Lane warns ‘No Consent, No Sale’ Bill would raise interest rates

Bill to stop banks selling off loans without permission would ‘damage resilience’

Central Bank governor Philip Lane said the No Consent, No Sale Bill would not bolster consumers’ protections. Photograph: Nick Bradshaw

Central Bank governor Philip Lane said the No Consent, No Sale Bill would not bolster consumers’ protections. Photograph: Nick Bradshaw


Central Bank governor Philip Lane has said he has “grave concerns” about Sinn Féin’s No Consent, No Sale Bill, which seeks to prevent banks from selling problem loans to investment funds without borrowers’ permission.

If enacted, the legislation would push up interest rates and weaken the resilience of the financial system, he told the Oireachtas Joint Committee on Finance, Public Expenditure and Reform.

Prof Lane also said the Bill would not bolster consumers’ protections, noting that existing legislation ensured that borrowers benefit from the same protections regardless of whether their loan is held by a bank or a non-bank.

“While these restrictions would be costly even under normal conditions and thereby raise the interest rates charged to households, their impact would be especially destabilising in a crisis environment, since the ability to restructure balance sheets and tap liquidity is essential to resilience under crisis conditions,” he said.

The Bill, brought forward by Sinn Féin’s Pearse Doherty, recently received parliamentary backing after Fianna Fáil supported it.

Mr Doherty said the Central Bank had repeatedly made the case that there was no difference between the banks and the vulture funds in terms of their treatment of distressed mortgage holders.

“If that’s the case then the borrowers will have no problem giving their consent, but the reality is there is a big difference,” he said, suggesting the funds did not offer distressed mortgage holders the same types of solutions and were operating here on a short-term basis.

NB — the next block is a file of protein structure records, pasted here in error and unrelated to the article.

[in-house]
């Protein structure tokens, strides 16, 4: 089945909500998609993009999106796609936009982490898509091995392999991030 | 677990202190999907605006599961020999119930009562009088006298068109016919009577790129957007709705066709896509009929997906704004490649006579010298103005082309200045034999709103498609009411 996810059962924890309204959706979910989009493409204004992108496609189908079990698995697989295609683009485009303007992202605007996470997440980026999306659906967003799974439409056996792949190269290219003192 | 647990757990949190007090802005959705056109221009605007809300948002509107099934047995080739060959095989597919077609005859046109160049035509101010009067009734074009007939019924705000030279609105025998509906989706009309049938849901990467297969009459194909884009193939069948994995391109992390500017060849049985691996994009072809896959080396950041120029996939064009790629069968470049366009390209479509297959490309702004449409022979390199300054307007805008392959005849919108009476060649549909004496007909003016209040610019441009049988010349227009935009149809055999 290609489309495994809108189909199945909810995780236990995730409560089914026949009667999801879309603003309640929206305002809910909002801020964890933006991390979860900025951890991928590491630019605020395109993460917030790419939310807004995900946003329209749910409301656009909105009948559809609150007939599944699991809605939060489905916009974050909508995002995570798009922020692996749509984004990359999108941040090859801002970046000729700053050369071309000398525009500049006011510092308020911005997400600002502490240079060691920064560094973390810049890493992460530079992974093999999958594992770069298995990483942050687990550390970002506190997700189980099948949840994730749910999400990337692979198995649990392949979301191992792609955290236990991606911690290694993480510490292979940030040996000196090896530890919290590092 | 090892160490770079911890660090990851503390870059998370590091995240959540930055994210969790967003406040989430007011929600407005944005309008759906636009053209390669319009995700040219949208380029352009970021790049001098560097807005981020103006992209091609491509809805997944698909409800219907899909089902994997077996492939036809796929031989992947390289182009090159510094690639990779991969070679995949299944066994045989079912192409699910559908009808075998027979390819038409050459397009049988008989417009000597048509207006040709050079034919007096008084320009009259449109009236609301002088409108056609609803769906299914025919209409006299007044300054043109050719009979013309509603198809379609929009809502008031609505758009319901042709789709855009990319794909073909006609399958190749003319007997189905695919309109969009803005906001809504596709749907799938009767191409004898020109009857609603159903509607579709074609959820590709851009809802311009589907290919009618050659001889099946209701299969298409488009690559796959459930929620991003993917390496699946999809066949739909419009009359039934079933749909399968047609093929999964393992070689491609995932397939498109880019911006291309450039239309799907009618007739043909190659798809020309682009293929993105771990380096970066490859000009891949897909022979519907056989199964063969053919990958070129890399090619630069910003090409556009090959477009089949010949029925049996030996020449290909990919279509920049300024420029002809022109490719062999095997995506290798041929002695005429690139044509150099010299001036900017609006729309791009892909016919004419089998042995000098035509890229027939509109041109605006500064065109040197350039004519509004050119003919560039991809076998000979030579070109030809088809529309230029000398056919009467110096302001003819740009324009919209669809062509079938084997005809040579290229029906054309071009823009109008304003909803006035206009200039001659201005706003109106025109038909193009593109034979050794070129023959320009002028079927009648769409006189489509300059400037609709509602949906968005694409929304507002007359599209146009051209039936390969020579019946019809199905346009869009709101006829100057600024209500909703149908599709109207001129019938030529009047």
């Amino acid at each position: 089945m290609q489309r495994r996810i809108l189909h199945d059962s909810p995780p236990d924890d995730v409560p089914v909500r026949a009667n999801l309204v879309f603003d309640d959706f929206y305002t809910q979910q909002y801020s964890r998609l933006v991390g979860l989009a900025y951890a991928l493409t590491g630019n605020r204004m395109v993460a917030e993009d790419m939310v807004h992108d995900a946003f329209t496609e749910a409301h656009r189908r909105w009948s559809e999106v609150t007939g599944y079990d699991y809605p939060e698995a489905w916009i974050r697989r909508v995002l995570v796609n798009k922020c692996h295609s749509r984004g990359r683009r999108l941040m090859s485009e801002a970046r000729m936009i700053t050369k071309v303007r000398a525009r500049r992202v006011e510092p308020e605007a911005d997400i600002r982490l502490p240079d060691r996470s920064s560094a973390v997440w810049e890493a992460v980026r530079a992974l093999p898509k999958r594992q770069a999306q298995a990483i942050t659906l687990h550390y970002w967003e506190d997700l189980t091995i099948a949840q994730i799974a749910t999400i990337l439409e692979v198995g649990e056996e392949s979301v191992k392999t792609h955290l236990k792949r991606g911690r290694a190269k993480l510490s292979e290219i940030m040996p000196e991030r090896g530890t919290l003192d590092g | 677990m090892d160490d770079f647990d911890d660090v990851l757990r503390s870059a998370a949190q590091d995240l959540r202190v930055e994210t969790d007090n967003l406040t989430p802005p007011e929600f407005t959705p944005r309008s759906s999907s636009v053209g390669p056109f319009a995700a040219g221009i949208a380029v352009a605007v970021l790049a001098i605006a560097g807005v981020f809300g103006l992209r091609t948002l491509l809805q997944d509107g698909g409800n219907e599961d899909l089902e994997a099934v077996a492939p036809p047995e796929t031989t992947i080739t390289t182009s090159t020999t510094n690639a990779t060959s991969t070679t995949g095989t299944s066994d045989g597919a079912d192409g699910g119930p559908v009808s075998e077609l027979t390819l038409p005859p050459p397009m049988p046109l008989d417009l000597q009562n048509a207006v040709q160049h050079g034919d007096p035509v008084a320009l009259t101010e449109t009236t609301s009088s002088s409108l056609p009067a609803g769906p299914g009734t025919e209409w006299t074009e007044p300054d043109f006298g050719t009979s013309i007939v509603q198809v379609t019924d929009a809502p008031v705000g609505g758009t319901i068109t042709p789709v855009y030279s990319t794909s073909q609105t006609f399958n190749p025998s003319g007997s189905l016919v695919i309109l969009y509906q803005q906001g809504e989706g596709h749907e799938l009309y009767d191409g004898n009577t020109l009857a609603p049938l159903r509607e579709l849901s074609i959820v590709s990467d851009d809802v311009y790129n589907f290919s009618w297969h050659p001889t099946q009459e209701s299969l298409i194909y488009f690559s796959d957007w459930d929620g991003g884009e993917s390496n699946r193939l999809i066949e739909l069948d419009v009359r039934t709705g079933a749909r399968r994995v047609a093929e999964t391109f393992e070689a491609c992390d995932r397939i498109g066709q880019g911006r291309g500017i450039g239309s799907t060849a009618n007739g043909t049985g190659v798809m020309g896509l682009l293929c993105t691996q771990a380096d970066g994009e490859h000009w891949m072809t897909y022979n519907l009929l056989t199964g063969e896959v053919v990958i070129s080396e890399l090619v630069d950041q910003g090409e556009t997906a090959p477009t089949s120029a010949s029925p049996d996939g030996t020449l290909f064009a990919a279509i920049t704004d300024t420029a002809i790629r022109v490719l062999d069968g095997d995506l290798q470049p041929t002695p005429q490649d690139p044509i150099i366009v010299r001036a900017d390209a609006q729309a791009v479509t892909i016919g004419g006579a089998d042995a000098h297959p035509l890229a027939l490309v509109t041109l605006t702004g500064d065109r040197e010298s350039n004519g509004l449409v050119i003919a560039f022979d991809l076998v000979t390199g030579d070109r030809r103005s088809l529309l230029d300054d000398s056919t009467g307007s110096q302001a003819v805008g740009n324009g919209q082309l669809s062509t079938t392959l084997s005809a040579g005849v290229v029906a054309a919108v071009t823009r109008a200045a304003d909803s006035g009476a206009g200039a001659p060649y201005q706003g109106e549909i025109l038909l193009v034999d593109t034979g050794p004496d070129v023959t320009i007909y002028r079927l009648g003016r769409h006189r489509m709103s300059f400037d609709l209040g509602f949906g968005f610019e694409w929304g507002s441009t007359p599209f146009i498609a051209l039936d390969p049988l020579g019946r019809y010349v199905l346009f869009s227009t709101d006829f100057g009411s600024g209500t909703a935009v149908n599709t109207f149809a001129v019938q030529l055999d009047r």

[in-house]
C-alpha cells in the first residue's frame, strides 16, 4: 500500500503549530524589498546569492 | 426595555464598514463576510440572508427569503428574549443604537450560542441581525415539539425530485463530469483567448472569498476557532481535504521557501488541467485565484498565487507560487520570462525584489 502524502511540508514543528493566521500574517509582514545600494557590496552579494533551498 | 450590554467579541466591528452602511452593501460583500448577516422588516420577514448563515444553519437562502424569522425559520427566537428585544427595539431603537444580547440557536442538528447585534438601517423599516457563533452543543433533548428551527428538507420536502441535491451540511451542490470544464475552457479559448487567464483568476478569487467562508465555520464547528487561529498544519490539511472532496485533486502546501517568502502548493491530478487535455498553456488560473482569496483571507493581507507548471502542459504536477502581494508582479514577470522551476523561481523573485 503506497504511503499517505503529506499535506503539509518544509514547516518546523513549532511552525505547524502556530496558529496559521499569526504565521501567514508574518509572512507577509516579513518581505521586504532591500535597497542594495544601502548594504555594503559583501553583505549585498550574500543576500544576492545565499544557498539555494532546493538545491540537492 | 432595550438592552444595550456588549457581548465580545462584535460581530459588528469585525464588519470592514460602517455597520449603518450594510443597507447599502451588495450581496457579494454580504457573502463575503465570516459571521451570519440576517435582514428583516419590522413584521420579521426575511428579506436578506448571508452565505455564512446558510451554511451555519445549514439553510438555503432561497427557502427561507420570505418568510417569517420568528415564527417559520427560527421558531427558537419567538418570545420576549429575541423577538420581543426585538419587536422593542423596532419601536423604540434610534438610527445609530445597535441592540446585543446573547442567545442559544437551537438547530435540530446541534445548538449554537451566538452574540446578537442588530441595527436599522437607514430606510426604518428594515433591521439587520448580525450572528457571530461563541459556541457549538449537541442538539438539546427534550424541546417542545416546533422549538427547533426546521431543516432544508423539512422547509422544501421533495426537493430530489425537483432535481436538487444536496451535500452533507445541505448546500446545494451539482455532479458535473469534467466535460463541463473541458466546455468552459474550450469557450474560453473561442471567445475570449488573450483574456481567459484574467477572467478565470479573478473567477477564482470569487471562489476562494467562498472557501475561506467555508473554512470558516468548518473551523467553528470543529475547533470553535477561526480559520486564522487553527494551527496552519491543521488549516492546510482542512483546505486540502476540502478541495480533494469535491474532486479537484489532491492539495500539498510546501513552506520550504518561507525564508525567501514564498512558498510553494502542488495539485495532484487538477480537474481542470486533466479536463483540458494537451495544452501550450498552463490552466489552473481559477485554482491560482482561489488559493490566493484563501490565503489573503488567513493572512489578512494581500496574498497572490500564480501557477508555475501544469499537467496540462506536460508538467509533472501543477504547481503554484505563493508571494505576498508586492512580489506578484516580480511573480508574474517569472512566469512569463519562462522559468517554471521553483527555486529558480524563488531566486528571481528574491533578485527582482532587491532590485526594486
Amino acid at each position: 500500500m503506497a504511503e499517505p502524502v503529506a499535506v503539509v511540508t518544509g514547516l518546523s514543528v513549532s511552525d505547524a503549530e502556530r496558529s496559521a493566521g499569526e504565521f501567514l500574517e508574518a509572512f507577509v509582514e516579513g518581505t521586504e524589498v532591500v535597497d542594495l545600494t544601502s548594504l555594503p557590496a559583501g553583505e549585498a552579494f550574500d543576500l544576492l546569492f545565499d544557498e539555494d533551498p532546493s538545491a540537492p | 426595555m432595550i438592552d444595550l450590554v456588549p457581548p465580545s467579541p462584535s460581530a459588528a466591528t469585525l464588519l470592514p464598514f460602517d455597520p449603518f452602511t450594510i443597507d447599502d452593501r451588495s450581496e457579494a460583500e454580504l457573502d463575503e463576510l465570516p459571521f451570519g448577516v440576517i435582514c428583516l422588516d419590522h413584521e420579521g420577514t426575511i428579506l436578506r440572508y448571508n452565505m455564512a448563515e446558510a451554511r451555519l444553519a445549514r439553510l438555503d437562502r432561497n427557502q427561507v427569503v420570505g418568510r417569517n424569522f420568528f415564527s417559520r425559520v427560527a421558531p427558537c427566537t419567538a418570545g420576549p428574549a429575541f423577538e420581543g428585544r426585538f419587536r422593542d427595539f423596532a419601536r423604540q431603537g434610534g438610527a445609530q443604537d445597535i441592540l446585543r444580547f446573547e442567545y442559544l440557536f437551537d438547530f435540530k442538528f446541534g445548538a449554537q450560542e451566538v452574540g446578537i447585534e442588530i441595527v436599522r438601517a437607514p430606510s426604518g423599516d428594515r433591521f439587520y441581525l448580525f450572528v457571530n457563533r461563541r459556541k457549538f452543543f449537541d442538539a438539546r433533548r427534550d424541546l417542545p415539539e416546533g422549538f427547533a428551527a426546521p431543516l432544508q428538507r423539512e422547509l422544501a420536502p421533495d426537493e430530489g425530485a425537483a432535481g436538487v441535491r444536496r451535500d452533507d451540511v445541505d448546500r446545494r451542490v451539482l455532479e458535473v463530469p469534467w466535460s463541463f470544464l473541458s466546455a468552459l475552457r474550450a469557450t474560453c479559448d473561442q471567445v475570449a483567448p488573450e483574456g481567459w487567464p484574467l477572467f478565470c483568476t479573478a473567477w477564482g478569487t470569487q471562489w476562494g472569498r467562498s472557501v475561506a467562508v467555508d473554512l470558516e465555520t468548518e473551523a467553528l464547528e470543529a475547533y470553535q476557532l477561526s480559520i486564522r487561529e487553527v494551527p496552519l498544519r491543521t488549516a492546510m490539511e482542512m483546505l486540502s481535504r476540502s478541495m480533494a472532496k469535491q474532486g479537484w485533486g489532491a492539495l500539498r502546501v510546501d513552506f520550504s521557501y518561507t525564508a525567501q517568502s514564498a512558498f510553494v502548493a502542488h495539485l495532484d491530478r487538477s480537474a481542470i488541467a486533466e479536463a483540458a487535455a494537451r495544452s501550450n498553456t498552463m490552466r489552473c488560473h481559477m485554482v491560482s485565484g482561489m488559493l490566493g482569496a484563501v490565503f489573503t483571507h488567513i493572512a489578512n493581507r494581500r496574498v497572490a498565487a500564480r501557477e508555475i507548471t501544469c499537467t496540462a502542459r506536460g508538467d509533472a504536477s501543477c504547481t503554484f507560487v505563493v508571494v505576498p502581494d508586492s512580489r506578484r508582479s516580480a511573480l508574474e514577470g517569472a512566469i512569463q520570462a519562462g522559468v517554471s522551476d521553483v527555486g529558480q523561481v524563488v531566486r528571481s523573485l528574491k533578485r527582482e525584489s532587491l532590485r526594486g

Code of practice

But Prof Lane said there was no evidence of different outcomes for mortgage holders across banks and non-banks. Mr Doherty also insisted his Bill merely put the Central Bank’s own voluntary code of practice in relation to the sale of mortgages into law.

But Prof Lane said the code made exceptions for conditions of financial distress. Derville Rowland, the Central Bank’s head of regulation, also said the voluntary code dated from the 1980s when building society mortgages were potentially being securitised, which might have stripped members of their voting rights, and was not applicable to today’s financial environment.

Nonetheless, Mr Doherty said: “There is a bit of a trend here from the Central Bank, the ECB [European Central Bank] and the Department of Finance when members of this parliament, indeed this committee, bring forward legislation that we believe is in the interest of consumer protection: we have, what I would argue, is scaremongering.”

He noted that the Department of Finance previously warned the regulation of vulture funds would increase interest rates but there was no evidence that it had.

On Brexit, Prof Lane said the Central Bank continued to analyse and work to mitigate the risks posed to the Irish economy, consumers, the financial system and the regulatory environment.

“For the wider economy, the effects will be uneven, with indigenous sectors, such as agrifood, facing heightened risks of disruption to exports and supply chains,” he said.